D6, a highly popular zone for Central California deer hunters, lies in Tuolumne County and covers the Stanislaus National Forest and Emigrant Wilderness. Did you know D6 might be largely off limits if the Yellow Legged Frog and the Yosemite Toad are added to the Endangered Species list? You’ll have to find another place to hunt, farther away from home, or risk substantial penalties for encroaching on the critical habitat of these little amphibians.
Look what happened in the Angeles National Forest. The U.S. Forest Service closed 1,000 acres along the Pacific Crest Trail due to the Yellow Legged Frog. The Williamson Rock Closure Area of the Angeles National Forest was considered “temporary” when enacted in December 2005. Violation of this prohibition is punishable by a fine of $5,000 for an individual or $10,000 for an organization, or imprisonment for not more than six months, or both. The order has been extended year after year and the area is still closed, seven years later!
The U.S. Fish and Wildlife Service says the frog and toad populations are declining and must be protected from non-native trout, from an African fungus, from recreational activities, and from climate change. The USFWS wants to set aside 2.2 million acres of critical habitat in the Sierra Nevada in order to protect the frogs and toads but there is no conclusive proof this enormous restriction will actually work. In a public hearing I attended last month in Sonora, the USFWS rep admitted there is no evidence that recreational activities or increasing the amphibians’ habitat would reduce the decline of their population. Scientists know of no way to stop the fungus infection or how to control Mother Nature, so how will declaring huge areas “off limits” improve the situation?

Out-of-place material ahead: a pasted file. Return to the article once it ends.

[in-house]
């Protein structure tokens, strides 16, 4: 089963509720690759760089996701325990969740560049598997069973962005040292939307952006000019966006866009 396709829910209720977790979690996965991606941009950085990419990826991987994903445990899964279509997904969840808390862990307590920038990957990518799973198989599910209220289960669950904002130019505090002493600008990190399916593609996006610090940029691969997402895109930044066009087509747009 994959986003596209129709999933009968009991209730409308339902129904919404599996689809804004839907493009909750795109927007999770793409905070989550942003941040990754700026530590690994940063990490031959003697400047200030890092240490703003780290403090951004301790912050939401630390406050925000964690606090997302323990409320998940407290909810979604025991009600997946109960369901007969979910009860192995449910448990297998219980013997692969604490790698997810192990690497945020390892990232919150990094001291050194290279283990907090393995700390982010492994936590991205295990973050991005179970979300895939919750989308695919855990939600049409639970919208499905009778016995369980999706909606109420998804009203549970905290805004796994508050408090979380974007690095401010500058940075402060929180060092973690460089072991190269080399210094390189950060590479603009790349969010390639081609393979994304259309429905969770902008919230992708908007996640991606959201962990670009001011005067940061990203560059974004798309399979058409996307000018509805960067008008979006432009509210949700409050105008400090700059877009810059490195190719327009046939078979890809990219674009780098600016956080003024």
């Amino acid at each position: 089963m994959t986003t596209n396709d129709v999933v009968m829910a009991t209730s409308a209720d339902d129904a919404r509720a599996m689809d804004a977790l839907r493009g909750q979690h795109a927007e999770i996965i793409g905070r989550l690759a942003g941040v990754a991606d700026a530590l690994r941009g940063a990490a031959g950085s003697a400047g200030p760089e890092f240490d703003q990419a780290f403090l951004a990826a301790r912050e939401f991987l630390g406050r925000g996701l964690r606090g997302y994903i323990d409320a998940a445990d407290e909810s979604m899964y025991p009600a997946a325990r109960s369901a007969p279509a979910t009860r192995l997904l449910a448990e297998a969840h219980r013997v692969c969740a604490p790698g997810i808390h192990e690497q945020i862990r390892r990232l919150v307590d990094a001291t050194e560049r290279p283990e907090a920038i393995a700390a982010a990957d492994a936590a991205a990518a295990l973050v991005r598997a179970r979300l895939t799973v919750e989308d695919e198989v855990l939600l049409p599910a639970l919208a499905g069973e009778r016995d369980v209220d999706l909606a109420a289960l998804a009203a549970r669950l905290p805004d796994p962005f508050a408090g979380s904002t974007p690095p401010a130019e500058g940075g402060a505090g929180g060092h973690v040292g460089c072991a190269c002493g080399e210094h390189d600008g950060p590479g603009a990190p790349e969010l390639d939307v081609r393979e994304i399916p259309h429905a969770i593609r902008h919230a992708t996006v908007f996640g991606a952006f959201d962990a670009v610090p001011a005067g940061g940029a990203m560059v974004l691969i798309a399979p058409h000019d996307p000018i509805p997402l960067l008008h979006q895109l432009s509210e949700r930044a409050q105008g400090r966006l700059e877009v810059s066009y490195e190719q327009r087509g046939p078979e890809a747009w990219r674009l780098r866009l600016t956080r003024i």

The USFWS-proposed critical habitat covers about 35 percent of Tuolumne County and 90 percent of the Emigrant Wilderness. That doesn’t leave much room for deer hunting, mountain biking, fishing, camping, hiking, trail riding or any other recreational activities we human beings like to do. Not to mention the negative impacts on the economic and social fabric of the area! Reduced recreational opportunities translate to fewer people visiting the area, decreased income from tourism, reduced revenue from taxes, fewer job opportunities, decline in population, and on and on.
Those who hunt in D6 and others who ride and hike on these public lands, pay attention to what’s going on! Be aware that a decision is in the works that will severely limit your future recreational opportunities.
Let the U.S. Fish and Wildlife Service know that the frog and toad don’t need to be listed. Let them know that designating large expanses of critical habitat and restricting access to public lands will not have the positive effects they hope for. The USFWS will accept comments through Nov. 18, 2013.
Submit your comments online by going to the Federal eRulemaking Portal: http://www.regulations.gov. In the Search box. Enter FWS–R8–ES–2012–0100 (the docket number for the proposed listing rule) or FWS–R8–ES–2012–0074 (the docket number for the proposed critical habitat rule).
Or send your written comments by U.S. Mail to: Public Comments Processing, Attn: FWS–R8–ES–2012–0100 or FWS–R8–ES–2012–0074, Division of Policy and Directives Management, U.S. Fish and Wildlife Service, 4401 N. Fairfax Drive, MS 2042–PDM, Arlington, VA 22203
— Carol Jo Hargreaves